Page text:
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Butter or Margarine: Which is Healthier?

Updated on June 23, 2011

The question of whether it is healthier to eat butter or margarine is a confusing one. One day research comes out proving that butter is a healthier choice, the next day another set of research proves that margarine is healthier. Professional tennis matches cause less whiplash!

Saturated Fat Vs. Trans Fat

The controversy is caused mainly by disagreement among experts about the health effects of several different types of fats, as well as cholesterol. The number of calories and the amount of total fat in butter and margarine is virtually the same.

Butter is made from cream. It is high in saturated fat, a type of naturally occurring fat found in most animal and some plant foods. Butter also has relatively high levels of cholesterol. High consumption of saturated fats is associated with higher levels of LDL ("bad") cholesterol and certain conditions, including heart disease.

Margarine is made primarily from vegetable oils that have been hydrogenized to make them solid. Margarine contains little or no cholesterol, but high levels of a type of unsaturated fat called trans fat. Small amounts of trans fats occur in some natural products (including butter) but in a different form than the trans fats produced by the process of hydrogenation.

In general, unsaturated fats, which are also found in liquid oils such as olive oil, are believed to be healthier than saturated fats. However, a growing body of evidence suggests that trans fats are actually worse for the body than saturated fats.

In 2007, a large study found that women with high levels of trans fats in their bodies had three times the risk of developing heart disease than women with low levels. Other studies have connected high trans fat consumption with increased risk of a number of different types of cancer, including breast cancer, and a number of other health conditions, including stroke, gallstones, and type 2 diabetes. Trans fats are also associated with reduced immune system functioning and lower breastmilk quality in breastfeeding mothers.

Finally, although margarine, unlike butter, contains no cholesterol, trans fats are known to raise levels of LDL ("bad") cholesterol, just like saturated fats. Unlike saturated fats, trans fats also appear to actually lower levels of HDL ("good") cholesterol.

Photo by jessicafm
Photo by jessicafm

The Benefits of Butter

If you like margarine, you can reduce the amount of trans fats by purchasing soft margarines. Margarine that comes in tub, rather than stick, form is less hydrogenated and contains lower levels of trans fats. Some tub margarines contain no trans fats at all. Unfortunately, soft margarine is not as good for cooking as stick margarine, so I suggest substituting olive oil or for stick margarine when possible and butter when not.

Despite its saturated fat and cholesterol levels, butter actually has a number of significant nutritional advantages over margarine.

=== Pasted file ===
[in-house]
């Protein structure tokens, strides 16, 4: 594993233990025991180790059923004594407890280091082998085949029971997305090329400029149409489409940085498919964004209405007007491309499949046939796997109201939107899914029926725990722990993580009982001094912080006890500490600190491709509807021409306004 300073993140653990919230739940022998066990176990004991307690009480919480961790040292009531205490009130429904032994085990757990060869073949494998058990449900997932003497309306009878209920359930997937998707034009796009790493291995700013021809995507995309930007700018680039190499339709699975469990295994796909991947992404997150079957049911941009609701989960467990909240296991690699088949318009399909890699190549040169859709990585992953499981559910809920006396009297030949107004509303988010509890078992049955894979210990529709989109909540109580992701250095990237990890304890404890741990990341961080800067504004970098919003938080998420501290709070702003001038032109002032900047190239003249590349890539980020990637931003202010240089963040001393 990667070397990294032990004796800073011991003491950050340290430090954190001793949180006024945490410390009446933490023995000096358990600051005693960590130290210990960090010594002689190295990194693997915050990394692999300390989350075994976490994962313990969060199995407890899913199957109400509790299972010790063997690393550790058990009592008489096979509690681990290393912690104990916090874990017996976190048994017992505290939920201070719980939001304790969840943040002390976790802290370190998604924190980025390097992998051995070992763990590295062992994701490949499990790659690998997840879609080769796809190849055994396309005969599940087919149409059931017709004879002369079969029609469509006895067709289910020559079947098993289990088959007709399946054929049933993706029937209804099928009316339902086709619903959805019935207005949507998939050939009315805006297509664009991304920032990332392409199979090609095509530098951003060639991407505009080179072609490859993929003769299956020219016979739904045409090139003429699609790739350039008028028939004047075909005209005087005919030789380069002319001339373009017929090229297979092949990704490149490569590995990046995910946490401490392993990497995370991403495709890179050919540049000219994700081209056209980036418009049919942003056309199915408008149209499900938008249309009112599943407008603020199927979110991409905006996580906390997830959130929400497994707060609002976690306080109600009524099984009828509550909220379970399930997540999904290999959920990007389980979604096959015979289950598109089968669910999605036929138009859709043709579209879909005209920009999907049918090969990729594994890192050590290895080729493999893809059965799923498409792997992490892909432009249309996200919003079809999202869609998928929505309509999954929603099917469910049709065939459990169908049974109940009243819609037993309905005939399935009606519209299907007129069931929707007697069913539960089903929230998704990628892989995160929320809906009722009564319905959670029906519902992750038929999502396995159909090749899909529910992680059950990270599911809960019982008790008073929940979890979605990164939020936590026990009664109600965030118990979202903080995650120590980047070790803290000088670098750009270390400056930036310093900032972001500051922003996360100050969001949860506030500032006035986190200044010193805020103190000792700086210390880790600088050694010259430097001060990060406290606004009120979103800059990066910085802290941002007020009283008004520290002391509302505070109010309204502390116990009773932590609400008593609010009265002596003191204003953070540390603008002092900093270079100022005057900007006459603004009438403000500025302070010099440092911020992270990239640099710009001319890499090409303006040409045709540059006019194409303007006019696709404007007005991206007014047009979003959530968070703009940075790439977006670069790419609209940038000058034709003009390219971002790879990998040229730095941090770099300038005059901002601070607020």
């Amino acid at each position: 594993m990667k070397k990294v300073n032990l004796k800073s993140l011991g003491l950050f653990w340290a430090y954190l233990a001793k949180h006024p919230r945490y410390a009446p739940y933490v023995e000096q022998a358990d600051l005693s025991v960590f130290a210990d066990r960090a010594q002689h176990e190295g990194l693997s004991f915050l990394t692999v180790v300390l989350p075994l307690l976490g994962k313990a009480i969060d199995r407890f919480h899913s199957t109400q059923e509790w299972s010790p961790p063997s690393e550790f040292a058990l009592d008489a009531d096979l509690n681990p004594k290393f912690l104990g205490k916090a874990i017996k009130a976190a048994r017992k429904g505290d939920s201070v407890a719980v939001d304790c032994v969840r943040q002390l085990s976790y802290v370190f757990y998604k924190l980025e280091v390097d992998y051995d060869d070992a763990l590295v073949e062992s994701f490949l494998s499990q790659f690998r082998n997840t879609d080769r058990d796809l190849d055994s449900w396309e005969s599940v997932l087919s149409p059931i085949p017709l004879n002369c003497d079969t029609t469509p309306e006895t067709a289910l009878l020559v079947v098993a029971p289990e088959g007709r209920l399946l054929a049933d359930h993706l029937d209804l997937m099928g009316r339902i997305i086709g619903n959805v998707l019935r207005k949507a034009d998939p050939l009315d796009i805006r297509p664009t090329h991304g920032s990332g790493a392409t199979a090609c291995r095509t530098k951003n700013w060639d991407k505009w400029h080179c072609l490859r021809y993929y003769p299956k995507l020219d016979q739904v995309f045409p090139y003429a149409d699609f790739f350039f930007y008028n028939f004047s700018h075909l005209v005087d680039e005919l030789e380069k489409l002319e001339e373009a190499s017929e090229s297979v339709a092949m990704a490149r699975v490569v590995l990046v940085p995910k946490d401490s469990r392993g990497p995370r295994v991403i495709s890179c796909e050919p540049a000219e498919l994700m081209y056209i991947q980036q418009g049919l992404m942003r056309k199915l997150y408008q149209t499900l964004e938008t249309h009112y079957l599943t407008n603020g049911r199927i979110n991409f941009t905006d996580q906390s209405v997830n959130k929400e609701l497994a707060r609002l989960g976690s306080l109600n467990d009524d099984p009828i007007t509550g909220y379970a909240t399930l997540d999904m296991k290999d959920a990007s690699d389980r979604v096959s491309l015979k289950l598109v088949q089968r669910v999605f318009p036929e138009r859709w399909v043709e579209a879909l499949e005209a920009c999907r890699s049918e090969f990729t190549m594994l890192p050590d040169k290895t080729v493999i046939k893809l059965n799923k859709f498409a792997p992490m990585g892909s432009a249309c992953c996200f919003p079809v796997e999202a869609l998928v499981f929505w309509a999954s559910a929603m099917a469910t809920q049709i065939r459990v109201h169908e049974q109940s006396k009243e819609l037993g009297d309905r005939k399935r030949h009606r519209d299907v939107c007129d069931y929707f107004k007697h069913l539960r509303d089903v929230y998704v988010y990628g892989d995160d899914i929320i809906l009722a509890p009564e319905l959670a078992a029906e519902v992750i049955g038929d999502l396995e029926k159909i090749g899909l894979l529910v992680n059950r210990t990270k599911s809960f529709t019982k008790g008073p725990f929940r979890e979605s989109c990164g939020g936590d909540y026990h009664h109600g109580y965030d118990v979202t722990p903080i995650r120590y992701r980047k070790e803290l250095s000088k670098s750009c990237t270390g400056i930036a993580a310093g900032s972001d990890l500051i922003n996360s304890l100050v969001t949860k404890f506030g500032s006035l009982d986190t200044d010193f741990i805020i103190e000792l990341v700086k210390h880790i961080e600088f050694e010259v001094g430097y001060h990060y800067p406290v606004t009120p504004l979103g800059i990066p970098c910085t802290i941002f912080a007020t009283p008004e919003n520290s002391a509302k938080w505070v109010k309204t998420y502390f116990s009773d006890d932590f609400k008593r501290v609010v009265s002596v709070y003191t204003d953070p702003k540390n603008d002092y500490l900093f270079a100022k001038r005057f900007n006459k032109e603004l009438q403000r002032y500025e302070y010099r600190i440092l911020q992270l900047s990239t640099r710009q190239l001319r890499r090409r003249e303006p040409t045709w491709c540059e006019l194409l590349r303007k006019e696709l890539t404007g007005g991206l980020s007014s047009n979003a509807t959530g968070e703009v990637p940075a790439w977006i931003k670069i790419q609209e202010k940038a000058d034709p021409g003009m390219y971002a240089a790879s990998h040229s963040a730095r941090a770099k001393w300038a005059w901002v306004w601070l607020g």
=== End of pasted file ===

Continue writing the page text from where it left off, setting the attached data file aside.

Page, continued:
• Butter is one of the best natural sources of vitamins A, D, and E. Vitamin A is important for healthy immune system function. Vitamins A and D both aid calcium absorption and help build strong bones and teeth and prevent osteoporosis. Vitamin E is an important anti-oxidant.
  • As mentioned above, butter contains a naturally occurring trans fat called Conjugated Lineolic Acid (CLA) that, unlike its synthetic relatives, appears to offer many health benefits, including lower levels of obesity and higher bone density.
  • Butter is a good source of iodine, which is necessary for the proper function of the thyroid gland, and selenium, another important anti-oxidant.
  • Butter contains a type of fatty acid called glycospingolipids, which are important to proper digestive tract function, especially in young children.

Aside from its high levels of saturated fat and cholesterol, the primary disadvantage of butter is that it concentrates hormones and pesticide residues consumed by the cow at levels 2-5 times the level found in liquid olive and vegetable oils. (Margarine also concentrates pesticide levels, but does not contain growth hormones.)

However, a healthier alternative is organic butter, preferably from cows that have been exclusively grass-fed. Studies have shown that dairy products from grass-fed cows are higher in many of the beneficial nutrients mentioned above than conventionally raised cows, and lower in saturated fat and cholesterol! Because grassfed butter is lower in saturated fat than conventionally raised butter, it is also softer and easier to spread. For more information about the health benefits of grassfed dairy products, and a directory of farms, please visit Eat Wild.

It is especially important to provide toddlers and young children with full fat, organic butter, because children are more susceptible to the harmful effects of trans fats and pesticide residues, yet fat (including saturated fat!) is very important to proper brain and body development in early childhood.

For adults, both margarine and butter have benefits and problems. However, I believe the nutrient-dense qualities of butter, especially grassfed butter, outweigh the disadvantages of higher saturated fat and cholesterol levels.


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